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FACTORY INSPECTORATE

 

MISCELLANEOUS  

SAFETY AUDIT

Safety programme auditing is an important tool to evaluate the effectiveness of the safety system. This has been used for a long time by a few larger organisations in the developed countries. Its true value has not been recognized by many organisations. Now, Mexican disaster, Chernobyl, etc safety audit has been introduced in may organisations worldwide to evaluate the safety programme so that corrective steps can be taken to avoid / minimize losses. Safety Audit, like financial audit, should be part of the management practice to ensure that critical business operations are carried out in a profitable, efficient and safe way. Just as, the management would not accept the financial statement as accurate reflection of organization's position unless the accounts had been audited, effectiveness of safety programme cannot be judged by mere reduction in the frequency or severity rate of accidents.

 

Objectives of a Safety Audit is:-

 

i

To critically evaluate the safety programme.

ii

To analyse and apprise critically the company's efforts to identify, evaluate and control all potential accidental losses.

iii

To critically evaluate the level of occupational safety and health standards and their compliance.

 

 

 

The instruments used should include evaluation of the following:

 

i

The prevention and control of occupational injury and disease.

ii

The prevention and control of fire and explosion.

iii

Prevention and control of toxic release.

iv

Prevention and control of accidental damage to tools, equipment and buildings.

v

Prevention and control of production delays and interruptions due to all types of incidents.

 

 

 

Safety audit is an useful tool in predicting the accident potential so that action can be taken well in advance to prevent the occurrence of loss producing events which may be in the form of accident or property damage. It is duty of the management to perfect the performance for the best utilization of manpower and property with modern management tools like safety audit to evaluate their safety performance and take appropriate action, at the right time.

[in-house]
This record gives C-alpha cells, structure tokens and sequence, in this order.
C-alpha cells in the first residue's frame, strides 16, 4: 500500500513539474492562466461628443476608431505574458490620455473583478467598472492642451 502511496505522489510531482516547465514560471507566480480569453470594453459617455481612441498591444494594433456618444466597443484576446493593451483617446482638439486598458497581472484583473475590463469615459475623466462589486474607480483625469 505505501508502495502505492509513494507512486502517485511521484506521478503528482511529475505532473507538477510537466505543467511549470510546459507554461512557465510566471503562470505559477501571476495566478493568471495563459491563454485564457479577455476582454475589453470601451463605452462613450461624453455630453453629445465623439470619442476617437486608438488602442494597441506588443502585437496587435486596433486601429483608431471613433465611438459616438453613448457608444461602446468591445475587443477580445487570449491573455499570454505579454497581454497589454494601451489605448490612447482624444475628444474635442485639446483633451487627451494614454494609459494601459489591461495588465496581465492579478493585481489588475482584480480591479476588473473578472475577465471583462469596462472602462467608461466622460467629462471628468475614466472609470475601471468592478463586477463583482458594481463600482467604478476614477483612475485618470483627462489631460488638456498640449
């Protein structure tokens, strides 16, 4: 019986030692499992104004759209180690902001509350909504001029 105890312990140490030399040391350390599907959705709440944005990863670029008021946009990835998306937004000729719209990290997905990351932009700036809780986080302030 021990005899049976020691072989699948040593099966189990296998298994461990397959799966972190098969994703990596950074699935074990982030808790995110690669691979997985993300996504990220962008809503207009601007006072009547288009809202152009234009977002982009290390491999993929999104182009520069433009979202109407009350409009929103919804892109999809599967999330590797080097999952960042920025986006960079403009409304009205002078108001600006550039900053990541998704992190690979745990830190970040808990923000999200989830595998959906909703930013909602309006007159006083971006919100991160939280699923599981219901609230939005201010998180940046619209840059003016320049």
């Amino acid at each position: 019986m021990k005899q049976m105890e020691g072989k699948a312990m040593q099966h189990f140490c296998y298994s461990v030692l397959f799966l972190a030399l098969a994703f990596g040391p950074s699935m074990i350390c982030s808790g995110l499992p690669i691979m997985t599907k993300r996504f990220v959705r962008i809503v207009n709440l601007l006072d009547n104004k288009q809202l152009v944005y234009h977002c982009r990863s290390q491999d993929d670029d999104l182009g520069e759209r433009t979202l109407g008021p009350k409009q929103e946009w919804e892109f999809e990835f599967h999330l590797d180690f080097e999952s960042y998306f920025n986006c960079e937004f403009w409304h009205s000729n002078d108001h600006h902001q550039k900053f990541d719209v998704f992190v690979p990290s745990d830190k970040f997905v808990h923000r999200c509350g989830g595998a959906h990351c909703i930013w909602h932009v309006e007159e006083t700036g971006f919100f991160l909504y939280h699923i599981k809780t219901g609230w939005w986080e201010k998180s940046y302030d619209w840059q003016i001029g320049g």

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ON-SITE EMERGENCY PLAN

 

INTRODUCTION

A major emergency occurring at a plant is one that may cause serious injuries, loss of life, extensive damage to property or environment or serious disruption inside or outside the plants. This may demand the rescue and relief measures on a war footing to handle it effectively and quickly. Within the high risk technology industries, the need for well planned measures should be self-evident. No matter how well a process is controlled and safeguarded by instruments and process safety procedures, it is inevitable that there is a residual which is capable of causing a variety of emergencies

 

 

The Factories Act, 1948 as amended in the year 1987 under Section 41B (4) requires that Every Occupier shall draw up on On-Site Emergency Plan and detailed disaster control measures for his plant and make them known to the employees and to the general public living in the vicinity of the plant.  

 

 

Its objective is to reduce the severity of loss following a particular hazardous incidents. At the same time, it must be clearly understood that it is not a substitute for maintaining good standards of working consistent with requirements of safety and health inside the plants. On-Site and Off-Site Emergency plans are to be separately prepared but they must be consistent with each other.

 

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ON SITE EMERGENCY PLAN

 

FORMULATION

 

The basic and essential features of emergency planning are:

  1. Assessing the size and nature of the events foreseen and the probability of their occurrence. The events that are commonly having serious implications are major fire hazards causing serious burns to persons or resulting in collapse of structures or release of toxic substances in the environment.

  2. Liaison with local authorities including the emergency services.

  3. Procedures:

    1. raising the alarm

    2. communications both within and outside the works.

    3. rescue / evacuation of personnel and containment of emergency.

  4. Appointment of key personnel and specifying the duties and responsibilities such as: